Skift Take

These aren't the cabins that appear in advertisements and aspirational magazines, but as passage for the masses they provide a good experience.

“Amazing! It’s like being on the Orient Express” I instinctively say when seeing the designs for the Economy Smartseat of Etihad’s new fleet. My interviewees all smile at that comment. I guess that must be called ‘hitting the proverbial nail on the head.’ In our final part of our four-part series, we take a look at the ‘back of the plane’.

Please read the installment of this four-part series herehere, and here.

It is notoriously hard to create innovation in economy class. The premise of an economy cabin is simple: Take people from A to B in relative comfort whilst ensuring the most affordable and profitable ticket prices for the experience. Transforming that into an original and groundbreaking design is much harder. Historically the design of such a cabin is purely a game of numbers.

The Etihad Design Consortium (EDC) originally suggested a wide variety of futuristic seating configurations that would have blown the mind of a passenger – that sadly we can’t show you. They would have turned the economy experience on its head, but in the end, the limitations of space, affordability and practicality all came into play. It was these very limitations that formed what Etihad have successfully launched as their new economy product.

Ask most designers, and they would agree they relish with restrictions. It is restrictions that make designers work hardest, and with the most innovation.

“We have a relatively small run of economy seats for any manufacturer, so they naturally were less keen to create a brand new product,” says Anthony Harcup of Etihad Design Consortium member, Acumen. It is an understandable reaction as the set up costs would have been huge, and returns on the seats so small.

But this isn’t to say that the research was wasted or not valued by Etihad. A variety of new initiatives came from the original emersion phase ‘Big Talks’, run by Promise, “We spent an hour discussing the uncomfortable situation of being sat near a crying child, and how to best solve the situation. It was after an hour a mother spoke up telling us how she also was uncomfortable by putting fellow passengers in the situation. It was from this conversation we rolled out our Sky Nanny program, which has proven to be a big success” said Peter Baumgartner, CCO of Etihad.

It came down to chosing a seat and manufacturer. “After reviewing a number of different ‘off the shelf’ economy seating products from a number of different manufacturers, Etihad decided to customize a seat design by Zodiac Seats US as it was the most practical solution and offered the most opportunity for customization” says Richard Nicholas, the lead economy product designer from Acumen.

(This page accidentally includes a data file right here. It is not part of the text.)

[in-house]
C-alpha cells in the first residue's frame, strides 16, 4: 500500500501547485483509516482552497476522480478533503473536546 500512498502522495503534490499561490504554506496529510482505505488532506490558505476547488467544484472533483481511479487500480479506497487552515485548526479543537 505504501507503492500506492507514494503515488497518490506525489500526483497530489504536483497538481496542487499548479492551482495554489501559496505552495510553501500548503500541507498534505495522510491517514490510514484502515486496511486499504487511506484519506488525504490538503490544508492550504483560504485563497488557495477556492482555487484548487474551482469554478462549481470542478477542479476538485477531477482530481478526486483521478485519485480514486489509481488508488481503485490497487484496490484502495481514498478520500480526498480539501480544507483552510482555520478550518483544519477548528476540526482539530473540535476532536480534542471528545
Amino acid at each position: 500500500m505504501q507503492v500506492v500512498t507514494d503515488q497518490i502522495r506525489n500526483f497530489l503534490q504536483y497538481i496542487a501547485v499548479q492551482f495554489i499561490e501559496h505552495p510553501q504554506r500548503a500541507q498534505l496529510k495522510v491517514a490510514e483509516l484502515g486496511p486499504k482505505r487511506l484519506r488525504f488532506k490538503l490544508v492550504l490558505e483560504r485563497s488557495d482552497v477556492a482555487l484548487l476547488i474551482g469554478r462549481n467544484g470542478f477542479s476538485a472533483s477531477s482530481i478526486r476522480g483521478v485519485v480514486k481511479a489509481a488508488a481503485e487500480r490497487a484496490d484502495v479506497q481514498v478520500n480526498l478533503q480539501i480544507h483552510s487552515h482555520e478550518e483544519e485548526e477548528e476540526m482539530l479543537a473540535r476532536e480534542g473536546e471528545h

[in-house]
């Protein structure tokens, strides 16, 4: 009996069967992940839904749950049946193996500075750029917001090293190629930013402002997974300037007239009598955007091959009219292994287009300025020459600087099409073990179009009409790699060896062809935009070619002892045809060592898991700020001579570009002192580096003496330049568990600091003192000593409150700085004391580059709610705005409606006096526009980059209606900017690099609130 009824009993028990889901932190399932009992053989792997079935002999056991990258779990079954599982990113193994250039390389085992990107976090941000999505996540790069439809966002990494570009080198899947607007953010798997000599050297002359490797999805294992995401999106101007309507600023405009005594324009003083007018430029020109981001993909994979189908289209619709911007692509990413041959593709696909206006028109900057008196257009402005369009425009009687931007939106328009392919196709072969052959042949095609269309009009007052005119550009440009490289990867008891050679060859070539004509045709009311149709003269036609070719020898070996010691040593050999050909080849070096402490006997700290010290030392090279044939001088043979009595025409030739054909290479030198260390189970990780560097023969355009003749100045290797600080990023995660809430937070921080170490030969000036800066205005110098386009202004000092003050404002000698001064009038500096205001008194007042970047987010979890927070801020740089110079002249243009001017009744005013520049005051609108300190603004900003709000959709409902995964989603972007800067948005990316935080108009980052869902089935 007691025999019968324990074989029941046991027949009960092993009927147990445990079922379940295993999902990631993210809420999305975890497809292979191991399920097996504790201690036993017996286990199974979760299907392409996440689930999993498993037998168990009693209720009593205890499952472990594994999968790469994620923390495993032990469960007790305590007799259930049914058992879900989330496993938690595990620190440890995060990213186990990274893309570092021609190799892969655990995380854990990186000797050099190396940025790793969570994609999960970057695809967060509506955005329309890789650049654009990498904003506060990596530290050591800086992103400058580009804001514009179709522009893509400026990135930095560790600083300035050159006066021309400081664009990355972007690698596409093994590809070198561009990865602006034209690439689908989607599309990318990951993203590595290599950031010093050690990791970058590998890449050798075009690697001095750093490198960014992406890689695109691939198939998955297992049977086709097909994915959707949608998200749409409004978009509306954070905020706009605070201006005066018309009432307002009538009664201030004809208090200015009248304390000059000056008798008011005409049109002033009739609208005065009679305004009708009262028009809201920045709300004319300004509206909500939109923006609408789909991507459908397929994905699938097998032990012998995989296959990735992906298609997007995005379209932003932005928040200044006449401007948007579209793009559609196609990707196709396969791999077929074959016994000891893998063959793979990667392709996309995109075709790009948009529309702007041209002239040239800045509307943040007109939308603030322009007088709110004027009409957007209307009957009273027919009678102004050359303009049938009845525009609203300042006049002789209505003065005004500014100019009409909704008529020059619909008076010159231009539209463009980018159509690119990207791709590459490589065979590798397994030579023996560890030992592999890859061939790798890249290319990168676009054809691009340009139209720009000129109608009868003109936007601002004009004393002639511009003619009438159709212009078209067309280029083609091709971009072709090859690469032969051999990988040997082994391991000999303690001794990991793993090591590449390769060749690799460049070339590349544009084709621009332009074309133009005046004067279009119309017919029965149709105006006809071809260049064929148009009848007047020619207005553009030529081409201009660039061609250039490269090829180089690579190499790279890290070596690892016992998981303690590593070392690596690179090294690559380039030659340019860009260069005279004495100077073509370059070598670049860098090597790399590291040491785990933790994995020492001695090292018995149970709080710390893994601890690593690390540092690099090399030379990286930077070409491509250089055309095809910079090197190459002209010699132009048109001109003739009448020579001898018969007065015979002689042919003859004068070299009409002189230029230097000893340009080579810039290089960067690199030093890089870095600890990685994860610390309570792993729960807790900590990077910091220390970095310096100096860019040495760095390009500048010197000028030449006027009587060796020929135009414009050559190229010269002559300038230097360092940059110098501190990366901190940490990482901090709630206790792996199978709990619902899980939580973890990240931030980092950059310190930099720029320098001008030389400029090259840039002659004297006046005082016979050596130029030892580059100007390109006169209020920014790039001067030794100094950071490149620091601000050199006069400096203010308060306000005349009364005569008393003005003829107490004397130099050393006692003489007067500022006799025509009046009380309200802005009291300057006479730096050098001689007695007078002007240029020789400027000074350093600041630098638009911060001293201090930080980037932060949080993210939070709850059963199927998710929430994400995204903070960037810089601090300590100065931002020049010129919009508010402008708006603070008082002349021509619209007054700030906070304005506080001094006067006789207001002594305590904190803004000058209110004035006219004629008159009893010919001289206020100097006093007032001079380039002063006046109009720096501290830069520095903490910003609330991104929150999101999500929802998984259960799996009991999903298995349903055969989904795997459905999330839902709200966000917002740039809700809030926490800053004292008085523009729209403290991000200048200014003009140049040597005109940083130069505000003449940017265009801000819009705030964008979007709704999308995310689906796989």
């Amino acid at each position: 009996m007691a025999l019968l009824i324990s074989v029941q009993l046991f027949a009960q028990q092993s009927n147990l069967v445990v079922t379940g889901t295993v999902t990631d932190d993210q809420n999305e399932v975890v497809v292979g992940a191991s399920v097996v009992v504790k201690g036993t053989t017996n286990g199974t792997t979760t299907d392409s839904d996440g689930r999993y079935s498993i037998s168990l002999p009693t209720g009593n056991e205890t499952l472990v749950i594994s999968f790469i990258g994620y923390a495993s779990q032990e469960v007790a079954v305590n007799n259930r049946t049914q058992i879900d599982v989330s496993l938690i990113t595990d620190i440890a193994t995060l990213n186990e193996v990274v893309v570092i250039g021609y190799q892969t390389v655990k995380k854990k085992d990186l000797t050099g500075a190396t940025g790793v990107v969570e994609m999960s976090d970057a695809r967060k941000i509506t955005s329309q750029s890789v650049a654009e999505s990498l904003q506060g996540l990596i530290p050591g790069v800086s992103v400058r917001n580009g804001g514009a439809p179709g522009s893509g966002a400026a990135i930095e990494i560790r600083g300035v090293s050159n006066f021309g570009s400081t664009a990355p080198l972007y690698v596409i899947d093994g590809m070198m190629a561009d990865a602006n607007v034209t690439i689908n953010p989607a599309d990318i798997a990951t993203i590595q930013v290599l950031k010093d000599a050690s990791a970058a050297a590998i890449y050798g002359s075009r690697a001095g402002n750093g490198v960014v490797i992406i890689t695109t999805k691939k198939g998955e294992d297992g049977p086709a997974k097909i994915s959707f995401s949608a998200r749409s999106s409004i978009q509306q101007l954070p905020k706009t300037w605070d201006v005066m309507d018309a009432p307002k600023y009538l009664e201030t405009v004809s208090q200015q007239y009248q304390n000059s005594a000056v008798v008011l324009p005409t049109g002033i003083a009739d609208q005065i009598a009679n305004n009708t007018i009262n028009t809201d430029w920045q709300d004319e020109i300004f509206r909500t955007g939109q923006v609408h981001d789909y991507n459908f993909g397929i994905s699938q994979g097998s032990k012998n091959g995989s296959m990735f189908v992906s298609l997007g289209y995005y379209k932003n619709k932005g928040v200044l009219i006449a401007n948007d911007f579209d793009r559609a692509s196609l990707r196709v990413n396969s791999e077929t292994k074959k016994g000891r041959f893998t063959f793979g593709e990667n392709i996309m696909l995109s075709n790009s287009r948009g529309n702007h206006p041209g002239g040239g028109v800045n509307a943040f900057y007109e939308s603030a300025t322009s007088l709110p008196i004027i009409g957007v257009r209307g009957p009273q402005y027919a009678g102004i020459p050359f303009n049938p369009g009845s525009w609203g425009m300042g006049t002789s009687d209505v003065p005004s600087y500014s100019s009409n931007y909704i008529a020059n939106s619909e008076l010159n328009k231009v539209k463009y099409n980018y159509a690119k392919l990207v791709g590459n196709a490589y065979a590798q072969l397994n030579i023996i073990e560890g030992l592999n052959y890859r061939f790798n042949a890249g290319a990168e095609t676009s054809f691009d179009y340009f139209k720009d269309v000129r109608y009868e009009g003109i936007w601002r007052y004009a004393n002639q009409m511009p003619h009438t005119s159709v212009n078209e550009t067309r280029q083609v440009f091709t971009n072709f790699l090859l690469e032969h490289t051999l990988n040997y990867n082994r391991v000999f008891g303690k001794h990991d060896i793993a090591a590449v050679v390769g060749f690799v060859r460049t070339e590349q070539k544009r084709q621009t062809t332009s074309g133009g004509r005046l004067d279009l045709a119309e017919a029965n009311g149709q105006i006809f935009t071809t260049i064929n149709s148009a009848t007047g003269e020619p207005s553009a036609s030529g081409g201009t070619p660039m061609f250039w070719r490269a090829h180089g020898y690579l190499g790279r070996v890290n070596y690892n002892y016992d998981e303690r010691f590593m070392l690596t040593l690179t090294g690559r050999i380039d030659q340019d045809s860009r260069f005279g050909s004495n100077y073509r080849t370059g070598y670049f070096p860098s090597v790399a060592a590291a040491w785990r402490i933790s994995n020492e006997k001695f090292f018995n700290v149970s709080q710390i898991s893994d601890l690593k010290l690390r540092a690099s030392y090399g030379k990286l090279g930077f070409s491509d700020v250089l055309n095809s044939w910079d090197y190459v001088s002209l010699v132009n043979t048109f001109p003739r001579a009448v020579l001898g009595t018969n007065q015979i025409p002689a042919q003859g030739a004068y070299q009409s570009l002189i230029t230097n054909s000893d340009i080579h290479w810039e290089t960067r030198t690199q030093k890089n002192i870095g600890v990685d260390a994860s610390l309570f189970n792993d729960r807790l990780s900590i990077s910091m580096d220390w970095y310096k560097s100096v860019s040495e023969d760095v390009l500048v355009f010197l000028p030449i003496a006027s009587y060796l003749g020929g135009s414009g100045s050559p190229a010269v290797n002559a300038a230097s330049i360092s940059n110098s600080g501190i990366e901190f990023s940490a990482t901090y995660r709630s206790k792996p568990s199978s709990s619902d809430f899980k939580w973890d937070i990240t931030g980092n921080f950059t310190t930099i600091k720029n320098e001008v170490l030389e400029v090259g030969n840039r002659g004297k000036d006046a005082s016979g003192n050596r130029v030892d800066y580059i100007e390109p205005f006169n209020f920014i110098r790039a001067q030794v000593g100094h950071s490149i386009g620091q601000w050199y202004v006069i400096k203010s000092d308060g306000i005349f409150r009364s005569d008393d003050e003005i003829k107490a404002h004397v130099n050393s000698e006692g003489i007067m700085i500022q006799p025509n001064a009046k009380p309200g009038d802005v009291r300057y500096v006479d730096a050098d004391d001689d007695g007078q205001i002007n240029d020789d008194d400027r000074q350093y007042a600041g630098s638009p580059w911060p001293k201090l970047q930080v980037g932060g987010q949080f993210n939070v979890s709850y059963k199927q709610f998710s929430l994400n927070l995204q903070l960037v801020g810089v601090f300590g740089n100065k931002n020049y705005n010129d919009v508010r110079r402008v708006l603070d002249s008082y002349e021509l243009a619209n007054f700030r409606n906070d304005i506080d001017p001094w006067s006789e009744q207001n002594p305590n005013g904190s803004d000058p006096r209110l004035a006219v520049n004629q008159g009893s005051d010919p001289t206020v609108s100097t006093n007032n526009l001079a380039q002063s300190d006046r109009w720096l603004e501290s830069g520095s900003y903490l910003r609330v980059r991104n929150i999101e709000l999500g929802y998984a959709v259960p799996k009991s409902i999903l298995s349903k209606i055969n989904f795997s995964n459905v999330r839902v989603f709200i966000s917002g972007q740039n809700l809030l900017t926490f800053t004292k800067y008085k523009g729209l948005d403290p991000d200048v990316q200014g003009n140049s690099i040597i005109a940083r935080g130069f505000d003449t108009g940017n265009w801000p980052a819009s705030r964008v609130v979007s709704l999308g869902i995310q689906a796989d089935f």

It was the simple yet ingenious concept of the fixed wing on the economy seat that is the big customer experience changer. It proves a simple tweak to a product can make the world of difference, something Jonathan Ive from Apple would no doubt agree upon. The fixed wing not only adds an element of privacy for couples travelling together, it also gives every passenger something solid to rest their head against to sleep better on long haul flights. I have to admit, I always try to go for a window seat so I can prop myself on the aircraft wall, so to know I have this option on every seat is a bonus.

It’s only on one side too, allowing a passenger to use the flexed wing of the other side to better support and cradle the head. The fixed headrests are an element that reminded me of train journeys of old, big supportive and private winged seats that you could nestle into and slowly be rocked to sleep in.

The original premise by the EDC was to break up the sea of seats, and create more individual areas, so different blocks of colour were used to break up sections of seating, with a series of contrasting soft finishes to further ‘zone’ the seat map. This was carried out utilizing 3 sets of seat colours and 3 sets of accent colours, making 9 differing seat combinations. There were talks and initial designs to stagger the seats, to help break up the long rows of seats and add more privacy (and cleverly shoulder room too) but eventually, the designs were refined to offer what we see today.

Space, and functionality is paramount in Etihad’s design ethos for the A380. “Most people don’t realize the entrance way images we released were for the economy section,” says James Sanderson, Manager of Corporate Communications, as we were lead through the innovation centre to see a mock-up of the cabin. The sense of space is amazing. The large entrance way, with its covered galley is certainly a game changer for the airline industry, it feels like entering business class, and for us, we wouldn’t be surprised if some travellers think they have been upgraded to the non-existent Premium Economy cabin.

It’s a testament to how Factorydesign have managed to tie the whole aircraft together, to make every cabin feel premium, and make the galleys seemingly disappear. Simple elements such as light gobos that cast patterened and less obvious light wells across surfaces and flooring, that make the aircraft seem more natural, and less mechanical to the eye.

This article originally appeared on TheDesignAir, a Skift content partner.

November 16, 2022
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Tags: design, etihad